MUD No. 386 debuts aerial model as post-Harvey area studies continue

Craig Maske, director of stormwater and GIS services for IDS Engineering, presented animation of flooding during Hurricane Harvey at the Municipal Utility District No. 386 board of directors meeting on Jan. 25.

Craig Maske, director of stormwater and GIS services for IDS Engineering, presented animation of flooding during Hurricane Harvey at the Municipal Utility District No. 386 board of directors meeting on Jan. 25.

Following widespread flooding caused by Hurricane Harvey in late August, officials with Municipal Utility District No. 386 are working to find what went wrong and how to correct drainage issues in the area.

During its Jan. 25 meeting, the MUD board of directors met to discuss initial findings from a LiDAR—light detection and ranging—model created by IDS Engineering Group using aerial images to show natural and man-made surface characteristics of a given area.

The model showed a range in elevation for the district as well as animation showing the timeline of the flood, which began Aug. 26 and continued through the next week. Officials with the board hope through understanding why the area flooded, they can begin work on what mitigation can be done to prevent future damage.

“It’s going to take a pretty significant change in the landscape to have a real impact through this area, and so we’re going to start working on that in February and parts of March,” said Chad Abram, senior vice president for IDS Engineering Group. “We need to work through those things before we present anything. Depending on our initial results and the response we get from the [Woodlands Storm Drainage] Task Force will sort of define our path forward, and there is going to be a couple of months of just back and forth iterating before we get a real clear direction.”

The MUD 386 study is just one of several underway in the area—Harris and Montgomery counties, The Woodlands Township and the Army Corps of Engineers are all studying or pursuing funding for studies in the Greater Houston area. Additionally, the National Oceanic and Atmospheric Administration is working to complete a study to examine precipitation frequencies in Texas.

The project, Atlas 14, Volume 11, was developed in the early 2000s.

“Atlas 14 estimates are used by engineers and planners for a wide variety of design and planning activities under federal, state and local regulation,” said Maureen O’Leary, a communications staffer with the National Oceanic and Atmospheric Administration, or NOAA, and the National Weather Service. “They are also used to delineate and manage development in flood plains for the National Flood Insurance Program.”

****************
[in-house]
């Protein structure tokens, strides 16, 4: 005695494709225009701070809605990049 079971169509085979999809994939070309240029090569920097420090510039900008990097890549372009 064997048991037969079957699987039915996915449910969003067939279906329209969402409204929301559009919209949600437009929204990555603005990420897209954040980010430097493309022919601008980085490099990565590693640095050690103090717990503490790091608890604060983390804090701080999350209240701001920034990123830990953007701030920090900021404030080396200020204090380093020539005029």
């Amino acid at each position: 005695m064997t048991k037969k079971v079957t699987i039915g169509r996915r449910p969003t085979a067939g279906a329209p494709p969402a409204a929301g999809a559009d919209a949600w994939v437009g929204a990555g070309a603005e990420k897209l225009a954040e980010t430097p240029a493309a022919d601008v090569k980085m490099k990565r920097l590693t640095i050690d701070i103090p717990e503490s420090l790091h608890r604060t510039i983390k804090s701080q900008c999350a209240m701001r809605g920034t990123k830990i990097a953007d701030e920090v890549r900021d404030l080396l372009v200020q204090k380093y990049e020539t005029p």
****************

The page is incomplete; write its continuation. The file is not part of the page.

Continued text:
Atlas 14 will update estimates from the 1960s and 1970s using updated technology and additional access to data. The results are expected to be published in September, O’Leary said.

MUD 386 board member Zach Toups said the updated flood plain data from NOAA could mean many more areas would be considered flood plains.

“Atlas 14 is going to have the revised 100-year average rainfall depths,” Toups said during the meeting. “What that means is eventually someone will update the flood plain maps, and the flood plain boundaries … —that none of our houses are in today—will be expanded [because] the boundary will grow. And so I want to let the residents know that there is a potential that while your house is not in a flood plain today, it could be in the flood plain by the expansion of that boundary.”

During the meeting, the MUD board also authorized a contract with engineering group Moffat & Nichol to begin work on a third-party study to examine the areas around Spring Creek and determine the major causes of flooding of homes in the area and if development standards were met by The Woodlands Development Company, Toups said.

The study is expected to take four to five months to complete. A total cost for the study from Moffett & Nichol has not yet been announced, MUD 386 board President Rich Jakovac said.
By Wendy Sturges
A Houston native and graduate of St. Edward's University in Austin, Wendy Sturges has worked as a community journalist covering local government, health care, business and development since 2011. She has worked with Community Impact since 2015 as a reporter and editor and moved to Tennessee in 2019.


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